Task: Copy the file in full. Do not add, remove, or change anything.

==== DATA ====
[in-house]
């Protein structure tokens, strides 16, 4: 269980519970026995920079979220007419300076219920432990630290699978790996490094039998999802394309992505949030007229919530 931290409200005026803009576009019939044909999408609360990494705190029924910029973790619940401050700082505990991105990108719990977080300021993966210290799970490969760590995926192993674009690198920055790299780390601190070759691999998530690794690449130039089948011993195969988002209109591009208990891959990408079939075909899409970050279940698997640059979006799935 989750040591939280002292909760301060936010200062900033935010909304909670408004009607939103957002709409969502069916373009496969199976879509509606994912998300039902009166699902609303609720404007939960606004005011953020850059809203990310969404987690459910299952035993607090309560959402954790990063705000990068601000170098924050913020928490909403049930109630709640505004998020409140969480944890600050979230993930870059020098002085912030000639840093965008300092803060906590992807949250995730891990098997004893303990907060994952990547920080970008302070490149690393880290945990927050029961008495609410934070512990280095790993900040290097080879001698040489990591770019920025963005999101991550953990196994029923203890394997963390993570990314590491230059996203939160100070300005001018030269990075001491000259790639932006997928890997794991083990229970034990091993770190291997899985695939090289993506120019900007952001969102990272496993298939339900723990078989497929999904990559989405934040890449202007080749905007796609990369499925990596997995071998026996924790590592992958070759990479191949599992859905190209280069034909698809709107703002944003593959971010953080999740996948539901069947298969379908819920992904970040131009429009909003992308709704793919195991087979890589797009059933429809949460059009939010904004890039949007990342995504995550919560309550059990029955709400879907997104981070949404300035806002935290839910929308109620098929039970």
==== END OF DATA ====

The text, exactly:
[in-house]
């Protein structure tokens, strides 16, 4: 269980519970026995920079979220007419300076219920432990630290699978790996490094039998999802394309992505949030007229919530 931290409200005026803009576009019939044909999408609360990494705190029924910029973790619940401050700082505990991105990108719990977080300021993966210290799970490969760590995926192993674009690198920055790299780390601190070759691999998530690794690449130039089948011993195969988002209109591009208990891959990408079939075909899409970050279940698997640059979006799935 989750040591939280002292909760301060936010200062900033935010909304909670408004009607939103957002709409969502069916373009496969199976879509509606994912998300039902009166699902609303609720404007939960606004005011953020850059809203990310969404987690459910299952035993607090309560959402954790990063705000990068601000170098924050913020928490909403049930109630709640505004998020409140969480944890600050979230993930870059020098002085912030000639840093965008300092803060906590992807949250995730891990098997004893303990907060994952990547920080970008302070490149690393880290945990927050029961008495609410934070512990280095790993900040290097080879001698040489990591770019920025963005999101991550953990196994029923203890394997963390993570990314590491230059996203939160100070300005001018030269990075001491000259790639932006997928890997794991083990229970034990091993770190291997899985695939090289993506120019900007952001969102990272496993298939339900723990078989497929999904990559989405934040890449202007080749905007796609990369499925990596997995071998026996924790590592992958070759990479191949599992859905190209280069034909698809709107703002944003593959971010953080999740996948539901069947298969379908819920992904970040131009429009909003992308709704793919195991087979890589797009059933429809949460059009939010904004890039949007990342995504995550919560309550059990029955709400879907997104981070949404300035806002935290839910929308109620098929039970």